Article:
I love the way the hero is a hero mainly because he is a really nice man, a character with great sweetness of, erm, character. Roland's impulses are persistently and instinctively, unthinkingly kind-hearted. I also love the way he is rewarded for this by his epiphanic discovery that he's a poet. 'He had time to feel the strangeness of before and after; an hour ago there had been no poems, and now they came like rain and were real.'

I love the plot. Mystery, quest, chase, race and romance, brilliantly braided together.

I love Byatt's world view, which is that ideas, people and passions -- pretty much in that order -- are all important and real and infinitely detailed and complex. I love her passion for microscopic detail and the way detail matters, whether it's in the feeling between people in a moment in time, the working-out of an idea for a conference paper, or the way a jet brooch is constructed and what that says about the times in which it was made:

'Roland had never closely approached Maud's brooch, which depicted indeed a little mermaid sitting on a rock, her glossy black shoulders twisted towards the surface, modestly obviating any need to carve her little breasts. Her hair snaked down her back, and her tail snaked down the rock. The whole was enclosed in what he had taken to be twigs and now saw, through the old woman's eyes, to be branching coral.'

And most of all, I love the way she loves reading:

'Now and then there are readings which make the hairs on the neck, the non-existent pelt, stand on end and tremble, when every word burns and shines hard and clear and infinite and exact, like stones of fire, like points of stars in the dark ... Roland read as though the words were living creatures or stones of fire. He saw the tree, the fruit, the fountain, the woman, the grass, the serpent, single and multifarious in form ... and he heard the language moving around, weaving its own patterns, beyond the reach of any single human.'

30 comments:

R H said...

Wooh!


PASSION!

cristy said...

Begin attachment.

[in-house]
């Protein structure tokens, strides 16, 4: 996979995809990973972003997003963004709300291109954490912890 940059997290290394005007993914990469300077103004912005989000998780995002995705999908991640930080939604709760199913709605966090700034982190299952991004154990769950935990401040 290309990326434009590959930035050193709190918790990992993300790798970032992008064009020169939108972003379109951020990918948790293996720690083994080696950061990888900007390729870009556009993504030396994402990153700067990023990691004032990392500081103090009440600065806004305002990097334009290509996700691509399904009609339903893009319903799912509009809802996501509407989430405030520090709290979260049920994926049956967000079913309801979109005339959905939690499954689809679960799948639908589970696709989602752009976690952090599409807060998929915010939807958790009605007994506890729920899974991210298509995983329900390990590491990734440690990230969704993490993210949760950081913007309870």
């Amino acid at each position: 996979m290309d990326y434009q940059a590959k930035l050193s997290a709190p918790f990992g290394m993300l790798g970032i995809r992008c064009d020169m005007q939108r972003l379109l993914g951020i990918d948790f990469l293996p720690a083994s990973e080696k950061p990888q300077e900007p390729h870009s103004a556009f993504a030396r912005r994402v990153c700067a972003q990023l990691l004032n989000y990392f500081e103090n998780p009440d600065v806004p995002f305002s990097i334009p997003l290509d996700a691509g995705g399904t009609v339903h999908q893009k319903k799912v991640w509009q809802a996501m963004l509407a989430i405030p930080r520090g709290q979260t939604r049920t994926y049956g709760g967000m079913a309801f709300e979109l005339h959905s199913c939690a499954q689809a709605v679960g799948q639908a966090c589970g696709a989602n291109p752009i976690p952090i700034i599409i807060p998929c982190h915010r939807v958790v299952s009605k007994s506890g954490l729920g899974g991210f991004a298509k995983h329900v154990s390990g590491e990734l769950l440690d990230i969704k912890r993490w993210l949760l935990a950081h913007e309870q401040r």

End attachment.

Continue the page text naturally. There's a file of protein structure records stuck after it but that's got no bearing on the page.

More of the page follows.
Well you have certainly convinced me. Another book to add to my 'must read' list. Thank you.

Mary Bennet said...

What a wonderful book! My copy of 'Possession' disintegrated after being read by about 10 people who all adored it. I would stop people in the street I saw carrying it and ask where they were up to.
A.S. Byatt has written some really dull books eg 'The Game', 'Babel Tower', 'The Biographer's Tale' but for this book and perhaps 'The Djinn in the Nightingale's Eye' she should be included on some world heritage list for writers or something.

Pavlov's Cat said...

Agreed about The Biographer's Tale, which I thought didn't work. The Game is an early novel and you can sort of see her working on her craft (and working her negative feelings about her sister out of her system!). I liked Babel Tower but gather a lot of other people didn't -- but my favourite book in that tetralogy is still the first one, The Virgin in the Garden. And the most recent one, The Little Black Book of Stories, is a masterpiece.

Hi Cristy :-) .... I looked at your list, and I would defnintely go with Anna Karenina before War and Peace.

Lucy Tartan said...

Mary Bennet....what a thoughtful, accomplished and well-read young lady you appear to be ;)

Sorry Pavlov to hear you've had all that + more to deal with recently, and thank you all the more for writing this post. (I just sent you an email but Blogger appears to be behaving itself now.) I'm feeling a bit out of sorts about lots of things and reading this really cheered me up.